A judge Tuesday overturned the conviction of a man who spent 30 years in prison for a rape he says he falsely confessed to after being tortured by police.
Cook County Judge Richard Walsh ordered that Stanley Wrice, 59, be released from prison, saying officers lied about how they treated him. The decision was just the latest development in one of the darkest chapters of Chicago Police Department history, in which officers working under former Lt. Jon Burge have been accused of torturing suspects into false confessions and torturing witnesses into falsely implicating people in crimes.
Wrice was sentenced to 100 years in prison for a 1982 sexual assault. For years, he insisted he confessed to the crime only after officers beat him in the groin and face.
One of Wrice's attorney, Heidi Linn Lambros, said that when the ruling was announced, Wrice "squeezed my hand and looked at me with tears in his eyes and said he owed me a dollar," a reference to the bet she made with Wrice recently that she would have him home by Christmas.
The Department of Corrections says Wrice will be released from the Pontiac Correctional Center on Wednesday. It's up to a special prosecutor to decide whether to retry Wrice. The special prosecutor did not immiedately return a call seeking comment Tuesday evening.
Walsh issued his ruling after a hearing in which a witness also testified that two Chicago police officers under Burge's command tortured him into giving false testimony during Wrice's trial.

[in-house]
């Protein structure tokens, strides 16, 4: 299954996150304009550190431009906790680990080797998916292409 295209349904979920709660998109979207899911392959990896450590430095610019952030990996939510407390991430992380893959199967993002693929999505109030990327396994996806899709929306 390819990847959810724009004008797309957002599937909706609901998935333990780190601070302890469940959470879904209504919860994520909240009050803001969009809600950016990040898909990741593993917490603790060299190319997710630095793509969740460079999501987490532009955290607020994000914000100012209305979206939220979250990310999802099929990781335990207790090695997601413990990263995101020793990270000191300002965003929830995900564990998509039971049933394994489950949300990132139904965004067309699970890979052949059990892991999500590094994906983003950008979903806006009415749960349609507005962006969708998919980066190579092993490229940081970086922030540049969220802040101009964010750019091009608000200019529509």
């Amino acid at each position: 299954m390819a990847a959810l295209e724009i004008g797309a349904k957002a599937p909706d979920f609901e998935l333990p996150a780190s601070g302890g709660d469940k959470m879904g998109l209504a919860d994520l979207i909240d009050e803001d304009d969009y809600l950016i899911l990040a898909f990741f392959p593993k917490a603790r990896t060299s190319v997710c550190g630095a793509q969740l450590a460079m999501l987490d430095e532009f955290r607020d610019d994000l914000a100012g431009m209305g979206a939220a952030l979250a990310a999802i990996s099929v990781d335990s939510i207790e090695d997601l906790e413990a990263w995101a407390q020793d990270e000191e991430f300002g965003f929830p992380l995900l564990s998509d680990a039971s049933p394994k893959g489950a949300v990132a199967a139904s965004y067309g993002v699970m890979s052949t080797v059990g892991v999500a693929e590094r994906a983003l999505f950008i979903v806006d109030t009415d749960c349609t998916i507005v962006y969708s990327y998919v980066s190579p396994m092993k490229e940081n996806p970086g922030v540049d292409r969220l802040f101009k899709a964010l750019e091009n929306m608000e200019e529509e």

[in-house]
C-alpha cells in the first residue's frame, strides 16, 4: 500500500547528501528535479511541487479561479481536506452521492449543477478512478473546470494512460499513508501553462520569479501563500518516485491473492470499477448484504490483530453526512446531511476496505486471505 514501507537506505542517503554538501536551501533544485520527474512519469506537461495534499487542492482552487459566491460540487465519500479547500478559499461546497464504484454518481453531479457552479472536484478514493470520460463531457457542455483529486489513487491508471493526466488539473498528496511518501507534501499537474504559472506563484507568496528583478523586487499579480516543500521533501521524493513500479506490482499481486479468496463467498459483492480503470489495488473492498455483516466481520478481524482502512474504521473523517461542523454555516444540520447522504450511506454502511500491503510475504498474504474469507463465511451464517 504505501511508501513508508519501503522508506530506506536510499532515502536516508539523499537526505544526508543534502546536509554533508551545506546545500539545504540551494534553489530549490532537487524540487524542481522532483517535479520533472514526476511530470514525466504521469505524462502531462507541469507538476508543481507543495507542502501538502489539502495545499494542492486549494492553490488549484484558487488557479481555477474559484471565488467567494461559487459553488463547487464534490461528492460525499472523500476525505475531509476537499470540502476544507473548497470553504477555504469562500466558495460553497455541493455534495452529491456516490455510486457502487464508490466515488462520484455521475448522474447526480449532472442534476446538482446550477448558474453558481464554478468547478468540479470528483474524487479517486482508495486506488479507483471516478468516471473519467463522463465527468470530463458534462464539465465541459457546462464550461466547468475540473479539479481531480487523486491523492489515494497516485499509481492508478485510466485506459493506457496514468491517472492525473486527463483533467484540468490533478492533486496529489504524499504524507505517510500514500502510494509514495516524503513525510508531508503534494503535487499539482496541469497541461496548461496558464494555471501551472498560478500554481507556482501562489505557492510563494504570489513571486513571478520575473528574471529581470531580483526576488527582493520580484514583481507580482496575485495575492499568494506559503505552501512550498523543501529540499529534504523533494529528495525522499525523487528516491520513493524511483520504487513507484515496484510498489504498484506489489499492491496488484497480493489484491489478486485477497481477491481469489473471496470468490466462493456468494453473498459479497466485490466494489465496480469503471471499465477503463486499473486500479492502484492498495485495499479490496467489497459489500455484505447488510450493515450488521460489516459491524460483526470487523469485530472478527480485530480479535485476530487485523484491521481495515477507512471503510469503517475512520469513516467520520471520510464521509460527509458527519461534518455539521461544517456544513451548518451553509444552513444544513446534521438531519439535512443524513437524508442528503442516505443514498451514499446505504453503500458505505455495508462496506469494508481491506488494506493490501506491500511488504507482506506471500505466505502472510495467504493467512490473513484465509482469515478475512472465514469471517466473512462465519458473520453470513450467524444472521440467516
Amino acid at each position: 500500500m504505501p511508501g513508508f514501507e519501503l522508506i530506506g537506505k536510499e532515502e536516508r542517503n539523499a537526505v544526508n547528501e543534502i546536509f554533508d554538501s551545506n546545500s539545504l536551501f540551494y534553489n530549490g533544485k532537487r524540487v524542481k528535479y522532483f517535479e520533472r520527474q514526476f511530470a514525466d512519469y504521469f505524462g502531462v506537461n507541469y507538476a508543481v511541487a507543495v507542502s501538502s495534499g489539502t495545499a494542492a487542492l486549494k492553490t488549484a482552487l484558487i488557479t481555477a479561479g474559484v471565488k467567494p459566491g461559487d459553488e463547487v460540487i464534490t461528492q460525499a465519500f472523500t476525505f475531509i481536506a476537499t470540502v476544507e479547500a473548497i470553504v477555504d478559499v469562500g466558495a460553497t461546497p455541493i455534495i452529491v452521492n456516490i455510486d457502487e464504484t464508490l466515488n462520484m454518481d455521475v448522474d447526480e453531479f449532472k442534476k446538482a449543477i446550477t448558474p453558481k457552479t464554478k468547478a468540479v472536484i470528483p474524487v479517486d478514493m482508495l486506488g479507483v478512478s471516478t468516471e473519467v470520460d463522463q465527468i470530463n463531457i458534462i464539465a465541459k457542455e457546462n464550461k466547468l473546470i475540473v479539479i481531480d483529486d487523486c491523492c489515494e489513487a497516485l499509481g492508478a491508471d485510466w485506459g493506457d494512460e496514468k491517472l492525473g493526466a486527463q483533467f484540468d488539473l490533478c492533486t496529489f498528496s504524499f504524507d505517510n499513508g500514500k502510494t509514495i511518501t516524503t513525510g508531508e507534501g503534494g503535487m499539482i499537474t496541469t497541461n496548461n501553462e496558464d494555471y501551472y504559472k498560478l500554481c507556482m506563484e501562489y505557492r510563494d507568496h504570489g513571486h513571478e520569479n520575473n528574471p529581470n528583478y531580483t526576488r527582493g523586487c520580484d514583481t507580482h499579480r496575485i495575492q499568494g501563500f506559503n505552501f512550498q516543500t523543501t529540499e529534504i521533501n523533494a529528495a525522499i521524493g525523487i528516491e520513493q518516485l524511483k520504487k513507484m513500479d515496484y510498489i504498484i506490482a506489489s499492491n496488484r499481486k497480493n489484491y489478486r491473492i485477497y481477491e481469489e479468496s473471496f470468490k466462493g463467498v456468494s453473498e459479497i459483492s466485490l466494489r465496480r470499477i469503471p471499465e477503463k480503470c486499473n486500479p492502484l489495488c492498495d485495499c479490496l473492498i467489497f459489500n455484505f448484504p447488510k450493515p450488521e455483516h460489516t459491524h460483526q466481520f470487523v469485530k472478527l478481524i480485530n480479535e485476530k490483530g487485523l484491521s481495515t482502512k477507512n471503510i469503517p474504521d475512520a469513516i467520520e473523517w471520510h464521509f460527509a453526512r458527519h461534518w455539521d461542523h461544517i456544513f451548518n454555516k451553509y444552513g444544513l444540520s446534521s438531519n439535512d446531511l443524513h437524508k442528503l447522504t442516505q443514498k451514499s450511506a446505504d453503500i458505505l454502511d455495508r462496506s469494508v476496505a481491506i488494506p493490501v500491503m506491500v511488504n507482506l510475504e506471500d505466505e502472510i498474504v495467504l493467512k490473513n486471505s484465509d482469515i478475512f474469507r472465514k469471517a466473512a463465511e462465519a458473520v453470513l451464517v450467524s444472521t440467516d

With his release, Wrice will join a number of men who in recent years have been released from prison because they were tortured into confessing at the hands of Burge's men. Chicago has paid out millions of dollars to settle lawsuits in cases related to Burge.
No Chicago police officers have ever been convicted of torturing suspects, but Burge is serving time in a federal prison after being convicted of perjury in connection with testimony he gave in a civil case involving allegations of torture.
Wrice testified at Tuesday's hearing that former officers John Byrne and Peter Dignan beat him with a flashlight and a 20-inch piece of rubber — the same weapons, Lambros said, that others have said the two used on them to get them to confess to crimes or implicate others in crimes they did not commit.
Byrne and Dignan refused to testify, citing their Fifth Amendment right against self-incrimination.
Lambros said that Walsh blistered the two former officers while making his ruling, saying the two had lied about the way they treated Wrice during a hearing in 1982. The judge also said the detectives under Burge's command did, in fact, torture suspects.